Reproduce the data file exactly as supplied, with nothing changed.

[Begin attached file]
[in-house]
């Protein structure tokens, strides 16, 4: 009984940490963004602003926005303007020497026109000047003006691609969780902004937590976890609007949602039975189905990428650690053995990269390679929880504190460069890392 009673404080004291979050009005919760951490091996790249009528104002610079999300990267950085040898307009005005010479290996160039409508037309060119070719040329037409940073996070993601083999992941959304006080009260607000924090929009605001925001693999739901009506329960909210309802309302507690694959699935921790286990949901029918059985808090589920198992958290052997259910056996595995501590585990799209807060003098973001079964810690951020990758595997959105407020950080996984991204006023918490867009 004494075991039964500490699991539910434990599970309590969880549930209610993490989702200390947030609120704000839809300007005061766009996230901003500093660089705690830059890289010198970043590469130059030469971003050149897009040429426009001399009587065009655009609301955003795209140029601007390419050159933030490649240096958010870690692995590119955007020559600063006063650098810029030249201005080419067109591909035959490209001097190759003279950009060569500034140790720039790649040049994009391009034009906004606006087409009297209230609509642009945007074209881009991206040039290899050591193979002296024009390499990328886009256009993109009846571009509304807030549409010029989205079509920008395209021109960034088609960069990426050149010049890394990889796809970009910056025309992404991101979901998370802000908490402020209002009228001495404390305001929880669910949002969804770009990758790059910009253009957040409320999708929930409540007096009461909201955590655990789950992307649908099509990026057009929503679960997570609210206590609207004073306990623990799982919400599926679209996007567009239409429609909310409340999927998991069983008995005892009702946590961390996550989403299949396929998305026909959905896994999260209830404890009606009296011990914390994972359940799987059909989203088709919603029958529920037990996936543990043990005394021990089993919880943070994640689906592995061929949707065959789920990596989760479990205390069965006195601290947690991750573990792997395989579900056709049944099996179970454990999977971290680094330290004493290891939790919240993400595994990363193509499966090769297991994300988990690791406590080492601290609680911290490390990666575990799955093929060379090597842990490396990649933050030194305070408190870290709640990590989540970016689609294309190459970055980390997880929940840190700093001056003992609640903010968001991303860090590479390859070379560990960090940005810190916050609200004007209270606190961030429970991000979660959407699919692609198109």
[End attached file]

[in-house]
């Protein structure tokens, strides 16, 4: 009984940490963004602003926005303007020497026109000047003006691609969780902004937590976890609007949602039975189905990428650690053995990269390679929880504190460069890392 009673404080004291979050009005919760951490091996790249009528104002610079999300990267950085040898307009005005010479290996160039409508037309060119070719040329037409940073996070993601083999992941959304006080009260607000924090929009605001925001693999739901009506329960909210309802309302507690694959699935921790286990949901029918059985808090589920198992958290052997259910056996595995501590585990799209807060003098973001079964810690951020990758595997959105407020950080996984991204006023918490867009 004494075991039964500490699991539910434990599970309590969880549930209610993490989702200390947030609120704000839809300007005061766009996230901003500093660089705690830059890289010198970043590469130059030469971003050149897009040429426009001399009587065009655009609301955003795209140029601007390419050159933030490649240096958010870690692995590119955007020559600063006063650098810029030249201005080419067109591909035959490209001097190759003279950009060569500034140790720039790649040049994009391009034009906004606006087409009297209230609509642009945007074209881009991206040039290899050591193979002296024009390499990328886009256009993109009846571009509304807030549409010029989205079509920008395209021109960034088609960069990426050149010049890394990889796809970009910056025309992404991101979901998370802000908490402020209002009228001495404390305001929880669910949002969804770009990758790059910009253009957040409320999708929930409540007096009461909201955590655990789950992307649908099509990026057009929503679960997570609210206590609207004073306990623990799982919400599926679209996007567009239409429609909310409340999927998991069983008995005892009702946590961390996550989403299949396929998305026909959905896994999260209830404890009606009296011990914390994972359940799987059909989203088709919603029958529920037990996936543990043990005394021990089993919880943070994640689906592995061929949707065959789920990596989760479990205390069965006195601290947690991750573990792997395989579900056709049944099996179970454990999977971290680094330290004493290891939790919240993400595994990363193509499966090769297991994300988990690791406590080492601290609680911290490390990666575990799955093929060379090597842990490396990649933050030194305070408190870290709640990590989540970016689609294309190459970055980390997880929940840190700093001056003992609640903010968001991303860090590479390859070379560990960090940005810190916050609200004007209270606190961030429970991000979660959407699919692609198109």